Currently 20 years old, when I was 17 I went stupid and racked up credit card debt which is now at $2200 (account closed). The minimum payment is $70 but I usually pay $90. I only make $1300 a month and after other payments and rent that I pay I only have $600 dollars to my self. I don't have a car and my
Currently 20 years old, when I was 17 I went stupid and racked up credit card debt which is now at $2200 (account closed). The minimum payment is $70 but I usually pay $90. I only make $1300 a month and after other payments and rent that I pay I only have $600 dollars to my self. I don't have a car and my mother always takes me to work. My tax return is going to be $900 and I'm not sure if should save it to buy a car or put it towards paying off my debit.
Richard R: The price of a car is just the beginning of the costs involved. The car payment, gas and oil, license fees, insurance (a biggie), wiper blades and fluid, ice scrapers, and occasional large expenses such as tires and repairs all add up to an amazing amount.
It's up to you, but first figure the expenses as above, the car payments and all the extras. Then figure the interest each month on your credit card debt. I imagine you contribute to your mom's gasoline expenditures, so factor that in too.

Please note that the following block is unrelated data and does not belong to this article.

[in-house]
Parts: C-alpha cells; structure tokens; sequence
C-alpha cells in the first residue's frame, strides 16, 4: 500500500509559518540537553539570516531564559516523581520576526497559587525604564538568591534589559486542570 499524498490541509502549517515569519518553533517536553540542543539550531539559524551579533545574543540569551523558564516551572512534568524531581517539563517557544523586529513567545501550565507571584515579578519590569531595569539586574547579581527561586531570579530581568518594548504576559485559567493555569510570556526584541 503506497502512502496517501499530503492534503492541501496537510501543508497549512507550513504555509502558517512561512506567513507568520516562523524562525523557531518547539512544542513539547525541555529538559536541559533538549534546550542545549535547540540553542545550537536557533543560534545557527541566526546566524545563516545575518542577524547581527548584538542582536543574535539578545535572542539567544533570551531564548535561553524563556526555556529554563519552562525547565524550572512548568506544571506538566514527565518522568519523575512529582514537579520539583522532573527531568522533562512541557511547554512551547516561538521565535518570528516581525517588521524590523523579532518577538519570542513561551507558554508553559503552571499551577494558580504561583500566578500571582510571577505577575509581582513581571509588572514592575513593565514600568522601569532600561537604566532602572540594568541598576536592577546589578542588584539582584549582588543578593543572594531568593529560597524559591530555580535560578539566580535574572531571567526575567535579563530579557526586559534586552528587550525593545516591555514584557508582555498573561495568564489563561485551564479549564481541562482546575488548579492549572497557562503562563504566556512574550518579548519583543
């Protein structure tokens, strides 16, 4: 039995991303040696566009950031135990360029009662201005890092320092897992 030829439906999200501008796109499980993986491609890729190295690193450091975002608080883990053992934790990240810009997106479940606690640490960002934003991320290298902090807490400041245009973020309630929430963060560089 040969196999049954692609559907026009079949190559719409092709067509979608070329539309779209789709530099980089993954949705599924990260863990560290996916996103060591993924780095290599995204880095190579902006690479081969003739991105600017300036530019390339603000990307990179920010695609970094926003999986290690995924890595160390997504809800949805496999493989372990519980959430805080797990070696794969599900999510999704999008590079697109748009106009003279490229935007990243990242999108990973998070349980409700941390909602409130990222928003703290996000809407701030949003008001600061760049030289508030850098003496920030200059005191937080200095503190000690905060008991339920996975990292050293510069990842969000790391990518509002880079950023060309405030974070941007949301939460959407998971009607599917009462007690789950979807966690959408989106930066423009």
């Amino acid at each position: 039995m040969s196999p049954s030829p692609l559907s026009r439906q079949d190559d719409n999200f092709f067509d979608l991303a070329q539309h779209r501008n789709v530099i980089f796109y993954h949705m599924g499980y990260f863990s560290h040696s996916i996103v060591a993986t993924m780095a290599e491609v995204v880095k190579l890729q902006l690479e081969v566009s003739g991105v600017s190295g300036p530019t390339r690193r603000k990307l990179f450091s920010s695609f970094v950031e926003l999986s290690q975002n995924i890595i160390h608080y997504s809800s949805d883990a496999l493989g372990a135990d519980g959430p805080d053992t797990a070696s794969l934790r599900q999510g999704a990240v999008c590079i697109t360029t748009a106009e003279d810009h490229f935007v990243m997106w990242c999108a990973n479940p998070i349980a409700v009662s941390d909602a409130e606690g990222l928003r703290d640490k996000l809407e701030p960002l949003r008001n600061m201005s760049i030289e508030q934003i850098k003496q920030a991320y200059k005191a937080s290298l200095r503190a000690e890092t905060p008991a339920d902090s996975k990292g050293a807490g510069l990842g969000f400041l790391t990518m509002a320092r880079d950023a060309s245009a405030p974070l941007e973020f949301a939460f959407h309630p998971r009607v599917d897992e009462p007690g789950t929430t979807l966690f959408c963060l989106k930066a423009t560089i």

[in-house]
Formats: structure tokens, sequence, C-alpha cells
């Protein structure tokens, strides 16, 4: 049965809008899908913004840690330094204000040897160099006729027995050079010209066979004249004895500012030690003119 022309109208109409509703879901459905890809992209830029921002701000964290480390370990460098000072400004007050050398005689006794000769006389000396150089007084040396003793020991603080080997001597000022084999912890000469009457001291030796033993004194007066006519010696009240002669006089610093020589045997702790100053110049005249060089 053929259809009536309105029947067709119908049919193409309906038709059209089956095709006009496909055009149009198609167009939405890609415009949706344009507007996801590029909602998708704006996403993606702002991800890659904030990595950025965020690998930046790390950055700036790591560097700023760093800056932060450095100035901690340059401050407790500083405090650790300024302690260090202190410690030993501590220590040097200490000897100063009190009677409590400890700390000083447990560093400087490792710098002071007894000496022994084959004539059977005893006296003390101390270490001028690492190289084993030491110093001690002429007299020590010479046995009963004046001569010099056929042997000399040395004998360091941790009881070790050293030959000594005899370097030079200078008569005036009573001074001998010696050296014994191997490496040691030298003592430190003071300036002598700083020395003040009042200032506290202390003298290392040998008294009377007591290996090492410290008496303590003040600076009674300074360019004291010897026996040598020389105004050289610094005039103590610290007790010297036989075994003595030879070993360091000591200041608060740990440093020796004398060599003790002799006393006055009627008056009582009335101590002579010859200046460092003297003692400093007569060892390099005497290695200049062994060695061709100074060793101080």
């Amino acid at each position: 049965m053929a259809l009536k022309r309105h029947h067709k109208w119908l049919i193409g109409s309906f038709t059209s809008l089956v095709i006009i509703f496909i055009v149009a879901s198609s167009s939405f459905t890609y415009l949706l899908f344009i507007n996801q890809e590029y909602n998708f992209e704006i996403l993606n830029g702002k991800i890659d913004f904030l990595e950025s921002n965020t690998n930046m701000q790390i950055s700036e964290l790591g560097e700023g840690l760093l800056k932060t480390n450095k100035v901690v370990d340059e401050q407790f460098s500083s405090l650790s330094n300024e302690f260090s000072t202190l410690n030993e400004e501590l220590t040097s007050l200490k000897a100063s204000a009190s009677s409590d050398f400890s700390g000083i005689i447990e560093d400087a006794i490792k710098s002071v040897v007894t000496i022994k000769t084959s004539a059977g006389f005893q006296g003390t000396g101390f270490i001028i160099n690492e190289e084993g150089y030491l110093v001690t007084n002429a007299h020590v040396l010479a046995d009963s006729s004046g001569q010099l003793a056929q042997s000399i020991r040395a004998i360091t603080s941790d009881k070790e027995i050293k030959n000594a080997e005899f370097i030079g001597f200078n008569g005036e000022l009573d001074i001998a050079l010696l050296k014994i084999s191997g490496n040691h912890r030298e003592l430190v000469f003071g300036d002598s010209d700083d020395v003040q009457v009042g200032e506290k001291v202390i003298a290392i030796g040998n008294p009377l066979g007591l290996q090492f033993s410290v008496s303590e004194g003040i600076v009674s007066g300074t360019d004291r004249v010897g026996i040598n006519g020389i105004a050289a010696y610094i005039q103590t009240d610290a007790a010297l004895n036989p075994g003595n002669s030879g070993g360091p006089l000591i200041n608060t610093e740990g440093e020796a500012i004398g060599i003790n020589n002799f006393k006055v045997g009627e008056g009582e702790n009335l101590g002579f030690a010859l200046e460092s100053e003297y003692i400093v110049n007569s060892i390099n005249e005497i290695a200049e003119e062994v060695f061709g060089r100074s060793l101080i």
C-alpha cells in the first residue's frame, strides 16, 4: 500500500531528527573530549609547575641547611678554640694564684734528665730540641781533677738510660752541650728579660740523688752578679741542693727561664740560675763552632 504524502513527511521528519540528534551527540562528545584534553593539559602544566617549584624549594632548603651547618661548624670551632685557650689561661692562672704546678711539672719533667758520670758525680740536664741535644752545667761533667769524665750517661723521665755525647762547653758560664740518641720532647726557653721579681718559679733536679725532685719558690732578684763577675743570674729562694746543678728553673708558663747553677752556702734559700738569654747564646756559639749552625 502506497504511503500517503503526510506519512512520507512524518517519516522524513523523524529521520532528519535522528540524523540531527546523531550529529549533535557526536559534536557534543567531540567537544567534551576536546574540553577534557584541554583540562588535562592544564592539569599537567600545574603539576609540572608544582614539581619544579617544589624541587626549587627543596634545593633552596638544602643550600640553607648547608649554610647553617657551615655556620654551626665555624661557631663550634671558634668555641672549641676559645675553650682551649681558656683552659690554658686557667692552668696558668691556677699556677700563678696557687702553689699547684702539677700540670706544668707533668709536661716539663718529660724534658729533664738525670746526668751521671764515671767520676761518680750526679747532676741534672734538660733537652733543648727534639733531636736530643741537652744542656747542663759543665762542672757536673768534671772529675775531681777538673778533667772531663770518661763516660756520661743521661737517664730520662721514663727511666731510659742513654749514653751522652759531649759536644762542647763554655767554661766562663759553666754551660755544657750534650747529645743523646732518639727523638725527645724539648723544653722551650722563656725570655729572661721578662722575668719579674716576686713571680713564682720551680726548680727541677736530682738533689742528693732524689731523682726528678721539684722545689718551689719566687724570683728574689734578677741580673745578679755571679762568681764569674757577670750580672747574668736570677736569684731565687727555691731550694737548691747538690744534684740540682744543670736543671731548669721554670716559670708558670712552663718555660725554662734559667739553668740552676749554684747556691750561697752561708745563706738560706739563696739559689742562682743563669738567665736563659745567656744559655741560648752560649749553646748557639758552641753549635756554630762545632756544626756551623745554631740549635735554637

From here it looks like you should continue to take advantage of your mom's willingness to transport you to work (and back). If you can, get your credit card debt under control, and then put that money into a car fund. When it comes time to buy a car, you'll be able to pay more cash and have less of a loan payment.
Well, you're learning money management the hard way, but you'll be developing wisdom and ways to keep track of your spending.
A little more advice, and then I'm done: Use cash for incidental expenses such as meals at McDonald's, socks and underwear, and other stuff that isn't permanent. Save your card to use for larger purchases, things you may want to return, and unexpected emergencies. Keep your receipts for a while, until the bill comes and until you're sure you'll never need them.
Definitely get the debt out of your life it's an anchor
If you live at home pay more to your credit card right now you only paying a bit more than the minimum payment which is just the interest. Try throwing 200 dollars a month to the credit card get that paid off the longer you wait the worse your credit rating gets.
I didn't have a car until I was 25 years old and even then it was a used one I paid cash for. Until then I made sure I always lived on a bus line or I lived close enough to work to walk it. For two years I walked to and from work – about 30 minutes or more each way.
Pay off your debt. Save money. Pay cash and buy used. You will need to earn enough to cover insurance, maintenance and gasoline.
You cannot afford to own a car.